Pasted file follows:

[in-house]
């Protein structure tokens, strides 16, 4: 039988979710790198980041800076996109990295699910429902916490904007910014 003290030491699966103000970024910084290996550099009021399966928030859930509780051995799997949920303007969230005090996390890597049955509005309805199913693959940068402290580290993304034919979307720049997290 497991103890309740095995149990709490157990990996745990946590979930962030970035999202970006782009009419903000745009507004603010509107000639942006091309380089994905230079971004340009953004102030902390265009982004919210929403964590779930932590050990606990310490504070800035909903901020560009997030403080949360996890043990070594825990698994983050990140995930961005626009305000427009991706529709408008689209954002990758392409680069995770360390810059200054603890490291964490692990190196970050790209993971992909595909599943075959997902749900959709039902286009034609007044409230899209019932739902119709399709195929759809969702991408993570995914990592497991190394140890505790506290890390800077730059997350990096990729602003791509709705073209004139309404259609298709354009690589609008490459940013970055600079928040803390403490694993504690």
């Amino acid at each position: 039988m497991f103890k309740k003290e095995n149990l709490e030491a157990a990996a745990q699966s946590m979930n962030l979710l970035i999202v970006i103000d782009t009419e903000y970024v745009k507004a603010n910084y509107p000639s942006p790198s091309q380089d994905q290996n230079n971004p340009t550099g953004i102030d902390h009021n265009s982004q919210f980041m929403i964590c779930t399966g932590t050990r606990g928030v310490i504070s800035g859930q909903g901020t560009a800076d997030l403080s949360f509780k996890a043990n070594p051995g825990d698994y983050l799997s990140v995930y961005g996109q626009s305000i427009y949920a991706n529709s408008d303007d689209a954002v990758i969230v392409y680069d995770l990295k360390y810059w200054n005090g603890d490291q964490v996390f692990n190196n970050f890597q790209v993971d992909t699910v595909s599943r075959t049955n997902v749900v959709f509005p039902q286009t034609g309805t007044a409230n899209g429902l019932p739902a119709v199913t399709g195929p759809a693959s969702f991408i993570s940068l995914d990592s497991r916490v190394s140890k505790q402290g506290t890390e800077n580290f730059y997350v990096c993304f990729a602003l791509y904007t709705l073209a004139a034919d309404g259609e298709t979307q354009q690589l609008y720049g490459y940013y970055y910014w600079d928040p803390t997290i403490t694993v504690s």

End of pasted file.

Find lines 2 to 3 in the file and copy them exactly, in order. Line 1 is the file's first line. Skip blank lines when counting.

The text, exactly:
């Protein structure tokens, strides 16, 4: 039988979710790198980041800076996109990295699910429902916490904007910014 003290030491699966103000970024910084290996550099009021399966928030859930509780051995799997949920303007969230005090996390890597049955509005309805199913693959940068402290580290993304034919979307720049997290 497991103890309740095995149990709490157990990996745990946590979930962030970035999202970006782009009419903000745009507004603010509107000639942006091309380089994905230079971004340009953004102030902390265009982004919210929403964590779930932590050990606990310490504070800035909903901020560009997030403080949360996890043990070594825990698994983050990140995930961005626009305000427009991706529709408008689209954002990758392409680069995770360390810059200054603890490291964490692990190196970050790209993971992909595909599943075959997902749900959709039902286009034609007044409230899209019932739902119709399709195929759809969702991408993570995914990592497991190394140890505790506290890390800077730059997350990096990729602003791509709705073209004139309404259609298709354009690589609008490459940013970055600079928040803390403490694993504690």
């Amino acid at each position: 039988m497991f103890k309740k003290e095995n149990l709490e030491a157990a990996a745990q699966s946590m979930n962030l979710l970035i999202v970006i103000d782009t009419e903000y970024v745009k507004a603010n910084y509107p000639s942006p790198s091309q380089d994905q290996n230079n971004p340009t550099g953004i102030d902390h009021n265009s982004q919210f980041m929403i964590c779930t399966g932590t050990r606990g928030v310490i504070s800035g859930q909903g901020t560009a800076d997030l403080s949360f509780k996890a043990n070594p051995g825990d698994y983050l799997s990140v995930y961005g996109q626009s305000i427009y949920a991706n529709s408008d303007d689209a954002v990758i969230v392409y680069d995770l990295k360390y810059w200054n005090g603890d490291q964490v996390f692990n190196n970050f890597q790209v993971d992909t699910v595909s599943r075959t049955n997902v749900v959709f509005p039902q286009t034609g309805t007044a409230n899209g429902l019932p739902a119709v199913t399709g195929p759809a693959s969702f991408i993570s940068l995914d990592s497991r916490v190394s140890k505790q402290g506290t890390e800077n580290f730059y997350v990096c993304f990729a602003l791509y904007t709705l073209a004139a034919d309404g259609e298709t979307q354009q690589l609008y720049g490459y940013y970055y910014w600079d928040p803390t997290i403490t694993v504690s």